April 21, 2017 The two countries need each other, but their interests are diverging.
By Kamran Bokhari
On April 18, U.S. Defense Secretary James Mattis paid a two-day visit to the Saudi capital as part of a weeklong regional tour. At a press conference, the former senior American commander said that the kingdom is “stepping up to its regional leadership role.” Mattis also referred to Saudi Arabia as the United States’ best counterterrorism partner.
Mattis’ warm words require some explanation because U.S.-Saudi relations have been on the decline for over a decade. Historically, the United States has treated Saudi Arabia as a close ally, despite the massive difference in values between the two countries. But the relationship was damaged by the 9/11 attacks, which were carried out by a group that shares the same core Salafist ideology as Saudi Arabia. The 2003 decision by the administration of President George W. Bush to carry out regime change in Iraq, which empowered pro-Iranian Shiite forces in the country, further strained relations between the U.S. and Saudi Arabia. The split was deepened further by the decision of President Barack Obama’s administration to sign a nuclear agreement with Iran in 2015. The deal gave the U.S. a potent ally in the fight against the Islamic State but has energized Tehran at a time when Riyadh’s fortunes are declining.
This more recent trend is in sharp contrast to the two countries’ relationship since the famous 1945 meeting between the modern Saudi polity’s founder, King Abdulaziz bin Abdulrahman al-Saud, and then-U.S. President Franklin D. Roosevelt aboard the USS Quincy in Great Bitter Lake in Egypt. In the aftermath of World War II, the United States took over as the Middle East’s great power patron. Previously, Great Britain served in this role. The British had a very close relationship with King Abdulaziz during the first three decades of the 20th century. During this time, the latter led a band of tribal religious warriors who conquered much of the Arabian Peninsula and, in 1932, founded the Kingdom of Saudi Arabia. The Saudis relied on the British as their security guarantor, especially in the days before the monarchy could profit from the export of crude oil, which was discovered in 1938. It was only natural for the Saudis to embrace the Americans when the United States emerged as the leader of the Western world.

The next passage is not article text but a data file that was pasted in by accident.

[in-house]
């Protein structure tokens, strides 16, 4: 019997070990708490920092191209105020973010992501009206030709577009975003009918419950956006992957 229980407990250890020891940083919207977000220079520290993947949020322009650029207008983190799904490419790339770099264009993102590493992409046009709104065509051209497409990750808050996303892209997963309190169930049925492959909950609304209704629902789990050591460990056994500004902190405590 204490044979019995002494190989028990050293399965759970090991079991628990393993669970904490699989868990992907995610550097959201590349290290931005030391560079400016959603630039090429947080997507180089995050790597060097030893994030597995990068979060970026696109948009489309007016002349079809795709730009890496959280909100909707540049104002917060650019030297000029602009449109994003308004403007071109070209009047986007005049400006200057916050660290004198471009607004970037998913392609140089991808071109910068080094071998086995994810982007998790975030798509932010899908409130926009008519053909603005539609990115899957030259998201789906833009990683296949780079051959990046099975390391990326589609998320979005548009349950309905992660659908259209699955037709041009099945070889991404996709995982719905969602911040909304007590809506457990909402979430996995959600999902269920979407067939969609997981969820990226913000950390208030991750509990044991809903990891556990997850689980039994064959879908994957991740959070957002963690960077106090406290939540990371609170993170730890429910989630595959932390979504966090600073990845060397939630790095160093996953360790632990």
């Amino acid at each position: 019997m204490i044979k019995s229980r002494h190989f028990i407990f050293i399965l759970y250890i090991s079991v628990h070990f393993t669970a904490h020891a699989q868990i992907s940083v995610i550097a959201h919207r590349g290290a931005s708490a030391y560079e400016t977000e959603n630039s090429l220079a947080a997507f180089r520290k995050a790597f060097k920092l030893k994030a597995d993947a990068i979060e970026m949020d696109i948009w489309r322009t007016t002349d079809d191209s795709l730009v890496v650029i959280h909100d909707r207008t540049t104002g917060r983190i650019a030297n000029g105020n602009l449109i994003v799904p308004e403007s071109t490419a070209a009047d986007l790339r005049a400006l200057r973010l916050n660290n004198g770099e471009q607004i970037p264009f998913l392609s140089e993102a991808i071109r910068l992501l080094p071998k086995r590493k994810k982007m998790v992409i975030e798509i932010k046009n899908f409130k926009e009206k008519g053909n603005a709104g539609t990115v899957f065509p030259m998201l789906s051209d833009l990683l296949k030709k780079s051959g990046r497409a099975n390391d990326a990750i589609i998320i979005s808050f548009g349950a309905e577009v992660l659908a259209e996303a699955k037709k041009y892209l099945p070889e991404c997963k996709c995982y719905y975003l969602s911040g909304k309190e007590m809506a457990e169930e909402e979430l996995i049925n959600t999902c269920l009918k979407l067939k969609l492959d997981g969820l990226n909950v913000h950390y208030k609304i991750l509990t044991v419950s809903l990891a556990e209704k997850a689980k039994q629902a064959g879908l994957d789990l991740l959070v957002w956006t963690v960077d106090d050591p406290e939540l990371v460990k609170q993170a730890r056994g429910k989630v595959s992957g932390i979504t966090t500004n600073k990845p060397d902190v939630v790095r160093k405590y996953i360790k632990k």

From the U.S. point of view, the Soviet Union had gone from being an ally in World War II to America’s biggest adversary. Washington pursued a containment strategy against the Soviets. This strategy required allies, especially in the Middle East where the Kremlin also sought alignment with left-wing Arab forces whose fortunes were rising at the time. Saudi Arabia, with its ultraconservative religious monarchy, was a natural ally in the American effort to counter pro-Soviet secular regimes that emerged in many Arab countries including Egypt, Syria, Iraq, Libya, Algeria and South Yemen, as well as the biggest Arab non-state actor at the time, the Palestine Liberation Organization.
As a result, the Saudi regime – in addition to the other Arab monarchies (especially in the Persian Gulf) as well as Turkey and Iran – became a close ally of the U.S.-led Western camp. Ironically, in an effort to counter the Soviet Union and its secular proxies, the United States empowered Islamist actors. The U.S.-Saudi relationship further strengthened when anti-American Shiite Islamists overthrew the monarchy in Iran in the 1979 revolution. But nowhere was the American-Saudi alliance against communism more significant than in Afghanistan in the 1980s. The U.S. and Saudi Arabia, in cooperation with an Islamist military regime in Pakistan, backed religious insurgents against Soviet troops supporting the communist Afghan regime.